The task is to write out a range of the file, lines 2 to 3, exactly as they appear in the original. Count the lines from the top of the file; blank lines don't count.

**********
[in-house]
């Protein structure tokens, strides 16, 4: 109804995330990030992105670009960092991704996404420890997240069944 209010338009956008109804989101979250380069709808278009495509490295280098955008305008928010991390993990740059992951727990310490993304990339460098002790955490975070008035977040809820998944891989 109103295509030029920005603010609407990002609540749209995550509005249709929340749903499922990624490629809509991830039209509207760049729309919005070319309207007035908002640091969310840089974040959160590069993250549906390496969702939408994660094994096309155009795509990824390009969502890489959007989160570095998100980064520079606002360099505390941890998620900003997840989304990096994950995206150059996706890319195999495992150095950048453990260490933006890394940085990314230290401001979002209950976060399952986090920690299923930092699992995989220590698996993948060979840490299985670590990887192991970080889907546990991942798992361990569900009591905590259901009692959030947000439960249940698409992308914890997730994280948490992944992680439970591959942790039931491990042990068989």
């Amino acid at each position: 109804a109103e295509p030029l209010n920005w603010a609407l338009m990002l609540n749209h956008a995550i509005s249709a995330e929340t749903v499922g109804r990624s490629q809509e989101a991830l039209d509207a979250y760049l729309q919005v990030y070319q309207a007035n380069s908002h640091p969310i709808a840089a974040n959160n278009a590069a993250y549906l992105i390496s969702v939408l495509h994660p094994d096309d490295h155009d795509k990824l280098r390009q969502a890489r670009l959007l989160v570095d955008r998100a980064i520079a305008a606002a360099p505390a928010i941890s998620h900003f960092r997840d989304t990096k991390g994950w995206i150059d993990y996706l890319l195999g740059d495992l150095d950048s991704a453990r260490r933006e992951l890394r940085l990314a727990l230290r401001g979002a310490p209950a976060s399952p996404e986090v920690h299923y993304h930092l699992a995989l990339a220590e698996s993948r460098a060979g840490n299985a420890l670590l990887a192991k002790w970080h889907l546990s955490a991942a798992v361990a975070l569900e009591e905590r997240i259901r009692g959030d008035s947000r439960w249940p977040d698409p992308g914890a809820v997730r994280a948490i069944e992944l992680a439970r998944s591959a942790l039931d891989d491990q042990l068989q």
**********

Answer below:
């Protein structure tokens, strides 16, 4: 109804995330990030992105670009960092991704996404420890997240069944 209010338009956008109804989101979250380069709808278009495509490295280098955008305008928010991390993990740059992951727990310490993304990339460098002790955490975070008035977040809820998944891989 109103295509030029920005603010609407990002609540749209995550509005249709929340749903499922990624490629809509991830039209509207760049729309919005070319309207007035908002640091969310840089974040959160590069993250549906390496969702939408994660094994096309155009795509990824390009969502890489959007989160570095998100980064520079606002360099505390941890998620900003997840989304990096994950995206150059996706890319195999495992150095950048453990260490933006890394940085990314230290401001979002209950976060399952986090920690299923930092699992995989220590698996993948060979840490299985670590990887192991970080889907546990991942798992361990569900009591905590259901009692959030947000439960249940698409992308914890997730994280948490992944992680439970591959942790039931491990042990068989």
């Amino acid at each position: 109804a109103e295509p030029l209010n920005w603010a609407l338009m990002l609540n749209h956008a995550i509005s249709a995330e929340t749903v499922g109804r990624s490629q809509e989101a991830l039209d509207a979250y760049l729309q919005v990030y070319q309207a007035n380069s908002h640091p969310i709808a840089a974040n959160n278009a590069a993250y549906l992105i390496s969702v939408l495509h994660p094994d096309d490295h155009d795509k990824l280098r390009q969502a890489r670009l959007l989160v570095d955008r998100a980064i520079a305008a606002a360099p505390a928010i941890s998620h900003f960092r997840d989304t990096k991390g994950w995206i150059d993990y996706l890319l195999g740059d495992l150095d950048s991704a453990r260490r933006e992951l890394r940085l990314a727990l230290r401001g979002a310490p209950a976060s399952p996404e986090v920690h299923y993304h930092l699992a995989l990339a220590e698996s993948r460098a060979g840490n299985a420890l670590l990887a192991k002790w970080h889907l546990s955490a991942a798992v361990a975070l569900e009591e905590r997240i259901r009692g959030d008035s947000r439960w249940p977040d698409p992308g914890a809820v997730r994280a948490i069944e992944l992680a439970r998944s591959a942790l039931d891989d491990q042990l068989q």